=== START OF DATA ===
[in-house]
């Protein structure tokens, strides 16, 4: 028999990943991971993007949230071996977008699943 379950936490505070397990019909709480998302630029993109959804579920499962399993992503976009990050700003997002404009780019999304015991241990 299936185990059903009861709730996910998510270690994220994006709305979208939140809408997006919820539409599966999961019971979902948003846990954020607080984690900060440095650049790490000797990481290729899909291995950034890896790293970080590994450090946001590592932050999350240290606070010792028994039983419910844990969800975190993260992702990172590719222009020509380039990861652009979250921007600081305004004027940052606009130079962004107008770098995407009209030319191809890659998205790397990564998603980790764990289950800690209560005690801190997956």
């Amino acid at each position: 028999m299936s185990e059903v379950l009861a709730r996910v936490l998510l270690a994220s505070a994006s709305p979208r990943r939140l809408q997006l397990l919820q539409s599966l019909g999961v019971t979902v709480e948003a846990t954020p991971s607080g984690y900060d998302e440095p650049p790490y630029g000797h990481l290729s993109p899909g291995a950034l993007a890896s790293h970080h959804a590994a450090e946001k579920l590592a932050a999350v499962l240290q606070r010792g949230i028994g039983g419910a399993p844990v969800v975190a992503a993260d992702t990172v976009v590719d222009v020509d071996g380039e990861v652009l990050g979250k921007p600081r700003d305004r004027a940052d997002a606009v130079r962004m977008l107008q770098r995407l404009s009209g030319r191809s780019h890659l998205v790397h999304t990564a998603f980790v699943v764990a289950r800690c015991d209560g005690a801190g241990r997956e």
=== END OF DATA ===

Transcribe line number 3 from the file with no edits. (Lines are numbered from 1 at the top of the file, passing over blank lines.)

């Amino acid at each position: 028999m299936s185990e059903v379950l009861a709730r996910v936490l998510l270690a994220s505070a994006s709305p979208r990943r939140l809408q997006l397990l919820q539409s599966l019909g999961v019971t979902v709480e948003a846990t954020p991971s607080g984690y900060d998302e440095p650049p790490y630029g000797h990481l290729s993109p899909g291995a950034l993007a890896s790293h970080h959804a590994a450090e946001k579920l590592a932050a999350v499962l240290q606070r010792g949230i028994g039983g419910a399993p844990v969800v975190a992503a993260d992702t990172v976009v590719d222009v020509d071996g380039e990861v652009l990050g979250k921007p600081r700003d305004r004027a940052d997002a606009v130079r962004m977008l107008q770098r995407l404009s009209g030319r191809s780019h890659l998205v790397h999304t990564a998603f980790v699943v764990a289950r800690c015991d209560g005690a801190g241990r997956e």